Column: Quest for permanent peace in Middle East
The recent escalation of conflict and clashes between Palestinians of all ages and the Israeli armed forces and the Jewish settlers is reaching an alarming level that may put an end to all hopes of a peaceful resolution of the conflict.
The daily clashes and the daily violence and violations of human rights reaching a crisis level remind us that the Palestinians are still occupied and despite Oslo there is no Palestinian state and no equitable resolution of the conflict in the horizon.
While we do not condone violence, our stand is that Israel must recognize that its military actions and its policies of oppression will not bring peace to Israel. The daily trespassing on Al Aqsa Noble Sanctuary Compound, the demolition of homes, the seizing of Palestinian property, the ongoing siege of Gaza, and other forms of violations of human rights and basic norms of decency will not bring lasting peace or security.
The eruption of violence in Jerusalem did not occur in a vacuum. Secretary of State John Kerry said in a Harvard speech that the violence in Jerusalem is a result of a stalled peace process, the massive increase in Jewish-only settlement building on Palestinian land and the Palestinians’ loss of hope.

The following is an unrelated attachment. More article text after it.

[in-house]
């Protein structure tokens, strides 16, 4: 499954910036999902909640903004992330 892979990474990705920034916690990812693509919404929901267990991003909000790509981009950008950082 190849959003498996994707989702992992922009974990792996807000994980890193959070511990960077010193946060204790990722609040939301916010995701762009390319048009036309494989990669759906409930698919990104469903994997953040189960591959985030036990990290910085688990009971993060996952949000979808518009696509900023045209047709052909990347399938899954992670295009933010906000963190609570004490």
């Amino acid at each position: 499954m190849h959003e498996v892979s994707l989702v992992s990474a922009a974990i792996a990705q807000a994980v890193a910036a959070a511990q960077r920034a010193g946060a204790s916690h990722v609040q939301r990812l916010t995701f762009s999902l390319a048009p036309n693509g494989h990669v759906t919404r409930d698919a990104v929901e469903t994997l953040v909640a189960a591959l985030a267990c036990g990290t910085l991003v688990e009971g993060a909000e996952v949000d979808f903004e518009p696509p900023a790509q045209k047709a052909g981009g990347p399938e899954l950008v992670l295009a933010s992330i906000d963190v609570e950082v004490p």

The violence we see has its root not only in the loss of hope as Secretary Kerry stated but in the sense that Israel has complete disregard for the Palestinians’ national and religious symbols as well. Jewish Israeli right-wing leaders regularly trespass on the Al Aqsa Compound, accompanied by heavily armed Israelis while Israel restricts the Muslim access to the Al Aqsa Compound. Jewish Israeli voices have made it clear that they want Al Aqsa demolished or that the Al Aqsa, the third holiest religious site in Islam, divided.
As a human rights organization, we want to see peace and justice in the Holy Land. We advocate for peace and coexistence so that all people can live with dignity enjoying their human rights. Persecution and heavy handed tactics are a recipe for an endless conflict.
As a human rights organization we don’t see Palestinians and Israelis; Jews, Muslims and Christians, we see human beings with inalienable rights. All violations of human rights are condemned regardless of the identity of the victim or the identity of the perpetrator.
We believe that a two-state solution presents the best hope for peace and justice. It is the whole world’s collective responsibility to exercise its moral and ethical authority to bring the conflict to a just and equitable resolution. I am an American citizen who grew up as a Palestinian refugee in Lebanon. I have always dreamed of peace, justice and reconciliation. I thought that my children will live in a better world than I did — a world where every human being is valued and their dignity respected. Time is due for all people of conscience to act to bring the needed change. Peace is within reach if we really want it and work to attain it.
Imad Hamad is executive director of the American Human Rights Council.